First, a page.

If ever you are in Kingston or in the New York area, visiting the R&F store, their manufacture and studios is definitely worth the detour. For more information on the show and the press release, please visit the R&F website.

October 19, 2012

Solo show : Galerie de Bellefeuille

Alexandre Masino

Galerie de Bellefeuille

October 20 - 30, 2012
Vernissage : October 20, 2012, 2 - 4:30 pm

Deux grandes lumière (Bijutsu), 2012
Encaustic, gold
leaf and cupper leaf on panel
28” x 36” / 71 x 91.5 cm

I am pleased to announce my solo show at Galerie de Bellefeuille. This wide ranging exhibition presents most of my actual series and introduces new avenues in my practice. For the first time, I will be showing an encaustic retable, displaying a landscape on the front and a triptych of still lifes once it is opened. This piece obviously embodies my interest and passion for art history. On a technical point of view, it was a challenge to design, produce and paint. I finished the piece just in time to include it in the catalogue. I have a second one in the making, and I am looking forward to tackling it. The multiplicity of images allows me to creates dialogues between different series and create new meanings and diverse interpretations in the relation between the iconography.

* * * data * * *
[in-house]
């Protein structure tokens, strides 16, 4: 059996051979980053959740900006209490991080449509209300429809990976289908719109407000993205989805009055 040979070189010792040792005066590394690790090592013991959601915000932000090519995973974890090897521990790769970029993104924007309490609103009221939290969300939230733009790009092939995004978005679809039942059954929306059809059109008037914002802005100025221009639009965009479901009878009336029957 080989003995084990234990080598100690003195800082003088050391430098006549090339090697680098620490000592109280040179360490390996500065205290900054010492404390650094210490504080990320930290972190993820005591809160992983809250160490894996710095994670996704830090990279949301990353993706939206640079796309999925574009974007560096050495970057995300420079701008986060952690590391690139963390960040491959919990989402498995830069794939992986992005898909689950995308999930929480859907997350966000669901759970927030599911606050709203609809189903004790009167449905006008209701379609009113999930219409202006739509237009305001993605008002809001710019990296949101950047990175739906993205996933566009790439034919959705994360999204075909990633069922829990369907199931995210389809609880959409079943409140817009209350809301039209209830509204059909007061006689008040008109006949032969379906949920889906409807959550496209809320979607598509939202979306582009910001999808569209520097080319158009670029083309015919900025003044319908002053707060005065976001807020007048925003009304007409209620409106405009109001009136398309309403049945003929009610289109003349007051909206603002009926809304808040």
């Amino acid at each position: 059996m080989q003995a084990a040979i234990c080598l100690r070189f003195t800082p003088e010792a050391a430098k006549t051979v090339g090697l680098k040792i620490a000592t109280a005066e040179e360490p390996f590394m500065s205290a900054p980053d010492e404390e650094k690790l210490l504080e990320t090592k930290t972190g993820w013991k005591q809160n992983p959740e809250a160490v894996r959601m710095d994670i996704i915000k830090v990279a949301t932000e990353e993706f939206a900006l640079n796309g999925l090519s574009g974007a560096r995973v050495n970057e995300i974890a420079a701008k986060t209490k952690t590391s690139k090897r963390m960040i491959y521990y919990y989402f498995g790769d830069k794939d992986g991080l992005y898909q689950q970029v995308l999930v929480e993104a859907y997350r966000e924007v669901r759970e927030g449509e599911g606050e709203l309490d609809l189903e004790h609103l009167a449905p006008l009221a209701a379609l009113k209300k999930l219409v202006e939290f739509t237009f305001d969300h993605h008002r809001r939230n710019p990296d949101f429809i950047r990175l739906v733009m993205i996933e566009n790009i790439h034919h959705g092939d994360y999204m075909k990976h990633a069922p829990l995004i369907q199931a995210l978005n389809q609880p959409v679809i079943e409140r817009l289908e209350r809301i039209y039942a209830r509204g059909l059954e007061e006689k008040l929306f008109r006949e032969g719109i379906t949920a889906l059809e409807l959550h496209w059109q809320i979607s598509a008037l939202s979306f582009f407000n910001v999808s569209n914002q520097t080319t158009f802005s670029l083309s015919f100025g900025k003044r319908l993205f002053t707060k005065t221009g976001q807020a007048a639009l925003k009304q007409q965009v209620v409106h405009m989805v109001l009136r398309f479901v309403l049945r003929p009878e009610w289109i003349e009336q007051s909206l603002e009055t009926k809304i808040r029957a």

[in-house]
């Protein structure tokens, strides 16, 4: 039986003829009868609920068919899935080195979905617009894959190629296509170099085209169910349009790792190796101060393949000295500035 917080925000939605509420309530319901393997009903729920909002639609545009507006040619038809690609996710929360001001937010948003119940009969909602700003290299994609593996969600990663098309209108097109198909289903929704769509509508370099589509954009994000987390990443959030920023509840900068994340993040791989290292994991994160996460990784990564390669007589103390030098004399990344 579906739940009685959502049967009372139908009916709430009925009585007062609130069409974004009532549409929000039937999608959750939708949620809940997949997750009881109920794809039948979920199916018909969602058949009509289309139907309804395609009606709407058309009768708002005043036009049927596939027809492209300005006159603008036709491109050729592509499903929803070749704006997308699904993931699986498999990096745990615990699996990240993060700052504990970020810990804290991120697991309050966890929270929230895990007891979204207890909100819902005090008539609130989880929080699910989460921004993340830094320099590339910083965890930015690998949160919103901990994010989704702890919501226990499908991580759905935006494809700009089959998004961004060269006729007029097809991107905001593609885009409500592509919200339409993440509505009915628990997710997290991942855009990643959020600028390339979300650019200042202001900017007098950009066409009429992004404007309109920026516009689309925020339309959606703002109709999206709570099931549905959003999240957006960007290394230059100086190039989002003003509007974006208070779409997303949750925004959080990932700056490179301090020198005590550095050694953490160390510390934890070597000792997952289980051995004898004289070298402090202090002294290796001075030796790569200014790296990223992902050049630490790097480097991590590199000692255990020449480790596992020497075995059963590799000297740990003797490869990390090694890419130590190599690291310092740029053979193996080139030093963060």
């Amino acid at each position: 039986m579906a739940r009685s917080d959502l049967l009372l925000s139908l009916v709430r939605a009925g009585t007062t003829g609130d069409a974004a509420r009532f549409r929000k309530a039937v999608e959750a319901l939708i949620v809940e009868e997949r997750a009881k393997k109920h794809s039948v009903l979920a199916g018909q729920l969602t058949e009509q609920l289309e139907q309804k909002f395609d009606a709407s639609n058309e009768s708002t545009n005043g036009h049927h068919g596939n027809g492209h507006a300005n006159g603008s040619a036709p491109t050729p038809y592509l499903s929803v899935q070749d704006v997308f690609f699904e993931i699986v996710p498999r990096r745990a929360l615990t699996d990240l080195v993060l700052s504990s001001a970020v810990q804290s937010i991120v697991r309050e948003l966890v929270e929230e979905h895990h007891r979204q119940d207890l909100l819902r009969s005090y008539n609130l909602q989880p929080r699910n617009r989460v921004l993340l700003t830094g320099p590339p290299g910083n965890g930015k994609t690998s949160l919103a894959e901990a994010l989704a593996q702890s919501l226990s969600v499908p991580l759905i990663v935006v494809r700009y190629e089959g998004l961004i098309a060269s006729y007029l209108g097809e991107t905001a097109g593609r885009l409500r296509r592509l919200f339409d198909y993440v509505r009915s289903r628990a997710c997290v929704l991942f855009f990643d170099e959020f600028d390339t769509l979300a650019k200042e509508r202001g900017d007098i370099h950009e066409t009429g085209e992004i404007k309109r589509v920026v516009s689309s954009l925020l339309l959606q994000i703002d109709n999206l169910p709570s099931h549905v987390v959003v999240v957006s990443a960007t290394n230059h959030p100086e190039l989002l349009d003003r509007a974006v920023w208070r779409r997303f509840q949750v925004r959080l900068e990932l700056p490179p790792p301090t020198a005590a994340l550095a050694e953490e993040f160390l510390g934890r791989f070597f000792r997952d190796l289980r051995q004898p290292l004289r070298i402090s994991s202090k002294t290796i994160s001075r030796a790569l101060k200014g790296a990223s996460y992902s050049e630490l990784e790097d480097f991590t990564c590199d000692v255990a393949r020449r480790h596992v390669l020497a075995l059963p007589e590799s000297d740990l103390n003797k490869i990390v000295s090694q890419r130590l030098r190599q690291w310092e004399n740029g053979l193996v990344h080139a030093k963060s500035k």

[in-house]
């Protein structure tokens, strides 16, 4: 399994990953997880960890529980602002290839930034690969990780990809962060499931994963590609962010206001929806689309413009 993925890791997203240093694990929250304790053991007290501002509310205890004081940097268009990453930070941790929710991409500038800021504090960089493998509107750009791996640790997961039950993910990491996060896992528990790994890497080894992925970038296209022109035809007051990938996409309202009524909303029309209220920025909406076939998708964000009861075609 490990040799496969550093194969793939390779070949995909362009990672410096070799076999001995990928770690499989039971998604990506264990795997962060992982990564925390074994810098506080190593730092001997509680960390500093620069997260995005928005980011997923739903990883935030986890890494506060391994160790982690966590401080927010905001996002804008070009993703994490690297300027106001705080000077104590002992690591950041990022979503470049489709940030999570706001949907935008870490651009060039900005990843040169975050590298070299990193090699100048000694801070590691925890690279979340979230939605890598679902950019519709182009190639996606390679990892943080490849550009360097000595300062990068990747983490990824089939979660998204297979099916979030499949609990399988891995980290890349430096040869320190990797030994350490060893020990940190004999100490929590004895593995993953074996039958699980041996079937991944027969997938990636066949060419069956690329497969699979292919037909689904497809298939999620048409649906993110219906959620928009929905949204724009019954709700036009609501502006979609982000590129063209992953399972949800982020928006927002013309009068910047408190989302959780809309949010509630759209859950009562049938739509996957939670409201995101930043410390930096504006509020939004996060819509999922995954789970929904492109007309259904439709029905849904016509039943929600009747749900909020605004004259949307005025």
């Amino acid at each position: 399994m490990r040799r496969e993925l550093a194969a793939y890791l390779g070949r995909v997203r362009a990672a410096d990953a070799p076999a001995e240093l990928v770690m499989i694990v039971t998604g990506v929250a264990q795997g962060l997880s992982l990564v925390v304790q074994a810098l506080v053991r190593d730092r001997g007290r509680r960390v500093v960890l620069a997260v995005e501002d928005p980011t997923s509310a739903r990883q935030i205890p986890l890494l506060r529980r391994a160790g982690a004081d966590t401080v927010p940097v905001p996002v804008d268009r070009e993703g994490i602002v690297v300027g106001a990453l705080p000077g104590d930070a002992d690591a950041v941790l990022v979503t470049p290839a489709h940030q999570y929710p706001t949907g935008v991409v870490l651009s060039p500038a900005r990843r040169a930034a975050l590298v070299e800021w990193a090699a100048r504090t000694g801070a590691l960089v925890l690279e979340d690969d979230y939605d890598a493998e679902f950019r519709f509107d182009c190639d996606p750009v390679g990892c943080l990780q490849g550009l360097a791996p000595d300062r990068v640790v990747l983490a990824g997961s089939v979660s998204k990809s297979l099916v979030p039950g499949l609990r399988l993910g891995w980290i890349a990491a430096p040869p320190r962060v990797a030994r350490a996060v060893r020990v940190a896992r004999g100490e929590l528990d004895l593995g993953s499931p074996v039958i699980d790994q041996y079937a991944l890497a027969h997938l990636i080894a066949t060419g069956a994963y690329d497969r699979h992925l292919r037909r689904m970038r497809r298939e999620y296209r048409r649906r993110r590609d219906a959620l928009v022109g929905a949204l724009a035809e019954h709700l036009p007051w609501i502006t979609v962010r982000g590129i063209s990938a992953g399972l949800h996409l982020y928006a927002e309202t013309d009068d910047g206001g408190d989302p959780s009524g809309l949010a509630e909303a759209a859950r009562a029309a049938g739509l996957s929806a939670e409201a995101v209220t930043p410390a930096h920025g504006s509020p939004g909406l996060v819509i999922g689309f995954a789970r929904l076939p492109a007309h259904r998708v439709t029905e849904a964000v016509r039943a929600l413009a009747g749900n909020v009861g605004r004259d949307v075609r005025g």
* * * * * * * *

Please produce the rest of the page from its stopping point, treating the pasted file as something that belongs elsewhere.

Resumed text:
Le temple secret, 2012
Encaustic on panel
48.5” x 32.5” / 123 x 82.5 cm - Close

 Le temple secret, 2012
Encaustic and gold leaf on panel
48.5” x 65.5” / 123 x 166 cm - Open

The show includes encaustic paintings on panels as well as encaustic monotypes. It is my first solo show where I am presenting these two techniques side by side. The result from these two approaches nourrish one another, underlying the specificities of each use of the encaustic medium while still being closely related. 

 Cette marée de pierre III, 2012
Encaustic monotype on Gampi paper
23” x 34.5” / 58 x 88 cm